Normally, a petition that contains unexhausted claims will be dismissed without prejudice so that Petitioner can present his unexhausted claims to the state courts and then return to federal court on a perfected petition. Rust v. Zent, 17 F.3d 155, 160 (6th Cir. 1994). However, to avoid problems with the one year statute of limitations contained in 28 U.S.C. § 2244(d)(1), a federal court may opt instead to stay a federal habeas petition and hold further proceedings in abeyance pending resolution of state court post-conviction proceedings. See Rhines v. Weber, 544 U.S. 269, 278 (2005). Here, Petitioner filed his habeas petition with about only three months remaining on the statute of limitations. Accordingly, a stay of proceedings is warranted rather than a dismissal without prejudice.

         The Court will therefore stay the petition for writ of habeas corpus and hold the case in abeyance. Before proceeding in federal court, Petitioner must exhaust his fourth habeas claim in the state courts by filing a motion for relief from judgment in the trial court within 60 days of this order, and then if it is denied, he must file timely appeals in the Michigan Court of Appeals and Michigan Supreme Court. See e.g. Wagner v. Smith, 581 F.3d 410, 419 (6th Cir. 2009). Further, he must ask this Court to lift the stay within 60 days of exhausting his state court remedies. Failure to comply with any of the conditions of the stay could result in the dismissal of the habeas petition. Calhoun v. Bergh, 769 F.3d 409, 411 (6th Cir. 2014).

         Petitioner has another option. Petitioner may delete his unexhausted fourth claim and proceed only on his exhausted first three claims (those that were presented to the Michigan Court of Appeals on direct appeal). If Petitioner wishes to exercise this option, he may move to re-open this case and amend his petition to proceed only on the exhausted claims within 30 days of the filing date of this order. The Court makes no determination as to the merits of any of Petitioner's claims.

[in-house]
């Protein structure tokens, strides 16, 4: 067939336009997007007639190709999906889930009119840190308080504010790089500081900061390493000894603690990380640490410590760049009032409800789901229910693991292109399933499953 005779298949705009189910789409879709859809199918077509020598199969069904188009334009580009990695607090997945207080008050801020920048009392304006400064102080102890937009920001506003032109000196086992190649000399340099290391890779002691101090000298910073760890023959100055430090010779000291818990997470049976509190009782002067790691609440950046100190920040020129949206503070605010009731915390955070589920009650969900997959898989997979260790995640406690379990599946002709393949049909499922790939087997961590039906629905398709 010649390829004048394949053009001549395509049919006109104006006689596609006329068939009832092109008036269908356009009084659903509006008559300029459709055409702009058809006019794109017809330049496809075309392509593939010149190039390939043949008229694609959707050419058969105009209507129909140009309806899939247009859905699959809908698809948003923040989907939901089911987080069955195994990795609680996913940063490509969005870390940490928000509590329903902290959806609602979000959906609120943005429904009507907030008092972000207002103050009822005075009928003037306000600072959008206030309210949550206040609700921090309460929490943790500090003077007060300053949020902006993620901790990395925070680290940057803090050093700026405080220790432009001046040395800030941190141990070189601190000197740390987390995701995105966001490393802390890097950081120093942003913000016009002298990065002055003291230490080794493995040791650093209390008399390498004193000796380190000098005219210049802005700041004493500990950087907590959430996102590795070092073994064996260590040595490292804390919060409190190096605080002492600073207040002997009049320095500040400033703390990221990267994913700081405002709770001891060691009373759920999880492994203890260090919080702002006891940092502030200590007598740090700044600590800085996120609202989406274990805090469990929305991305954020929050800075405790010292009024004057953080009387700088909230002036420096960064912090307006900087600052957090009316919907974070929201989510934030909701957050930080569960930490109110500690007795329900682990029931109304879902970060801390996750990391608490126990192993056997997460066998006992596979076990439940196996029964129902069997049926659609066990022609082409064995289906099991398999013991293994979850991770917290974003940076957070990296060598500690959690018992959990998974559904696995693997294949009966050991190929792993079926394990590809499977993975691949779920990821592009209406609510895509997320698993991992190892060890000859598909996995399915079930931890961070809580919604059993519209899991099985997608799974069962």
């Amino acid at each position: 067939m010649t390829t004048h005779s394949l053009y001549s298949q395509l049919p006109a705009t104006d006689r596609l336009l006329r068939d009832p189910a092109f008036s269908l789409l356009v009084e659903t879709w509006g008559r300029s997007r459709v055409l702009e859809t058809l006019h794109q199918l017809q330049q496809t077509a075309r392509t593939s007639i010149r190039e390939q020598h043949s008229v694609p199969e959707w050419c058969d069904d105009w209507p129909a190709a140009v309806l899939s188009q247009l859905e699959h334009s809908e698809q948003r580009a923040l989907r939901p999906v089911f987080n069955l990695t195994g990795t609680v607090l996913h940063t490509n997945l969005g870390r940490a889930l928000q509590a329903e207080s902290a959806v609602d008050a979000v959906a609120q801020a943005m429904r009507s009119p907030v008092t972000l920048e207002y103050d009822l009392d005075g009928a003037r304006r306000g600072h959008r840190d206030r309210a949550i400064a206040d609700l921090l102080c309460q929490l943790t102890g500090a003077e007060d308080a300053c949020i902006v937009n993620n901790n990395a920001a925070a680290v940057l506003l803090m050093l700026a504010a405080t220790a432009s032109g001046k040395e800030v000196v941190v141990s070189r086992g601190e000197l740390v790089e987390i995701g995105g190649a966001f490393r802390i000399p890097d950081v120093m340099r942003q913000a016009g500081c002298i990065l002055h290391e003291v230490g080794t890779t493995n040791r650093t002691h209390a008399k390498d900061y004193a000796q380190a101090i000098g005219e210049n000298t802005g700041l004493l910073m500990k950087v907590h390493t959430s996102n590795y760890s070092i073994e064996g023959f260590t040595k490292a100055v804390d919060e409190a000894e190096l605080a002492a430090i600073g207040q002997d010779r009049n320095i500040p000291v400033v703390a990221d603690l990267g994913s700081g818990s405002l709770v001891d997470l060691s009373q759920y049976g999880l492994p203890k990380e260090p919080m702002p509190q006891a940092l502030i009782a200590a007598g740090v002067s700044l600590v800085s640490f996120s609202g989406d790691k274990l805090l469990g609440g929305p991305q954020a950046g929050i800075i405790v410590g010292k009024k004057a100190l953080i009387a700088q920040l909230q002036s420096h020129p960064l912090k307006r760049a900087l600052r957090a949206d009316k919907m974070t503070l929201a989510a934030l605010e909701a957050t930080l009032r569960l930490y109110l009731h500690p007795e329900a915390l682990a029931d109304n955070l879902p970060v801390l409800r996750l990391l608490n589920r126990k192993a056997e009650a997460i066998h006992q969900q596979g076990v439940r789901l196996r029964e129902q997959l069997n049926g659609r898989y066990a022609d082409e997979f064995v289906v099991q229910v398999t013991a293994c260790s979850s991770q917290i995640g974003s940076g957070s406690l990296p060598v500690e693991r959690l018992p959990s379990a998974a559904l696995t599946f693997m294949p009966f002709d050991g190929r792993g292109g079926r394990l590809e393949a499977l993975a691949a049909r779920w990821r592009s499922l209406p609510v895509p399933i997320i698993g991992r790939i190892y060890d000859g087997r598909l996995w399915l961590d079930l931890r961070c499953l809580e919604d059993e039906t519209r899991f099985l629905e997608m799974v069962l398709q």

II. Certificate of Appealability

         Before Petitioner may appeal this decision, a certificate of appealability must issue. See 28 U.S.C. § 2253(c)(1)(a); Fed. R. App. P. 22(b). When a district court denies a habeas claim on procedural grounds without addressing the merits, a certificate of appealability should issue if it is shown that jurists of reason would find it debatable whether the petitioner states a valid claim of the denial of a constitutional right, and that jurists of reason would find it debatable whether the court was correct in its procedural ruling. Slack v. McDaniel, 529 U.S. 473, 484-85 (2000). Reasonable jurists could not debate whether the Court was correct in its procedural ruling. Accordingly, the Court will deny a certificate of appealability. The Court also will deny Petitioner leave to proceed in forma pauperis on appeal as an appeal cannot be taken in good faith. See Fed. R. App. P. 24(a).

         III. Order

         It is ORDERED that the petition for writ of habeas corpus is STAYED and this case is HELD IN ABEYANCE. This order is conditioned upon Petitioner filing his motion for relief from judgment within 60 days of this order and then filing a motion to reopen the case and an amended petition-using the case number already assigned to ...